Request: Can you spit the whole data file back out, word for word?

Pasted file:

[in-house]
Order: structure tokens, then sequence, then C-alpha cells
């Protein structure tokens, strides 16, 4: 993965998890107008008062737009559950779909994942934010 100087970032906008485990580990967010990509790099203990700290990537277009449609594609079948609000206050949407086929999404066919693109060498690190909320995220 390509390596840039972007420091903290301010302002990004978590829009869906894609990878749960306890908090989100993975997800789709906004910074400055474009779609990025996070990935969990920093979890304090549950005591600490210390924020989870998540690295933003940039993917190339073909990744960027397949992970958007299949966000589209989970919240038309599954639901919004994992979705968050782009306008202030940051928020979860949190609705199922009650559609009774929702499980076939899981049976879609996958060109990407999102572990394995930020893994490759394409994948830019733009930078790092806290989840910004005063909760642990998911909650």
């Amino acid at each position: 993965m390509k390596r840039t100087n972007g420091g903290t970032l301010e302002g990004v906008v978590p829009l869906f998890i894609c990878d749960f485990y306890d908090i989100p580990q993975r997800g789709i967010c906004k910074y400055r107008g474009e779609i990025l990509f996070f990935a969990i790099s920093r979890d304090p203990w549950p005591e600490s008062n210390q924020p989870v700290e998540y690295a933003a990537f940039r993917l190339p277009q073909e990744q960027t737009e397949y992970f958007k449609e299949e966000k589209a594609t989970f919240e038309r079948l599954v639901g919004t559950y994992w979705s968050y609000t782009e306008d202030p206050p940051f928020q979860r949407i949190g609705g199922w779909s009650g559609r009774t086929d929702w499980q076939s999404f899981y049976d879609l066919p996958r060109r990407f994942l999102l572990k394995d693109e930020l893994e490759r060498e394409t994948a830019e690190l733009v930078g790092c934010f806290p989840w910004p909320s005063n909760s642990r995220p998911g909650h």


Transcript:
[in-house]
Order: structure tokens, then sequence, then C-alpha cells
């Protein structure tokens, strides 16, 4: 993965998890107008008062737009559950779909994942934010 100087970032906008485990580990967010990509790099203990700290990537277009449609594609079948609000206050949407086929999404066919693109060498690190909320995220 390509390596840039972007420091903290301010302002990004978590829009869906894609990878749960306890908090989100993975997800789709906004910074400055474009779609990025996070990935969990920093979890304090549950005591600490210390924020989870998540690295933003940039993917190339073909990744960027397949992970958007299949966000589209989970919240038309599954639901919004994992979705968050782009306008202030940051928020979860949190609705199922009650559609009774929702499980076939899981049976879609996958060109990407999102572990394995930020893994490759394409994948830019733009930078790092806290989840910004005063909760642990998911909650």
């Amino acid at each position: 993965m390509k390596r840039t100087n972007g420091g903290t970032l301010e302002g990004v906008v978590p829009l869906f998890i894609c990878d749960f485990y306890d908090i989100p580990q993975r997800g789709i967010c906004k910074y400055r107008g474009e779609i990025l990509f996070f990935a969990i790099s920093r979890d304090p203990w549950p005591e600490s008062n210390q924020p989870v700290e998540y690295a933003a990537f940039r993917l190339p277009q073909e990744q960027t737009e397949y992970f958007k449609e299949e966000k589209a594609t989970f919240e038309r079948l599954v639901g919004t559950y994992w979705s968050y609000t782009e306008d202030p206050p940051f928020q979860r949407i949190g609705g199922w779909s009650g559609r009774t086929d929702w499980q076939s999404f899981y049976d879609l066919p996958r060109r990407f994942l999102l572990k394995d693109e930020l893994e490759r060498e394409t994948a830019e690190l733009v930078g790092c934010f806290p989840w910004p909320s005063n909760s642990r995220p998911g909650h």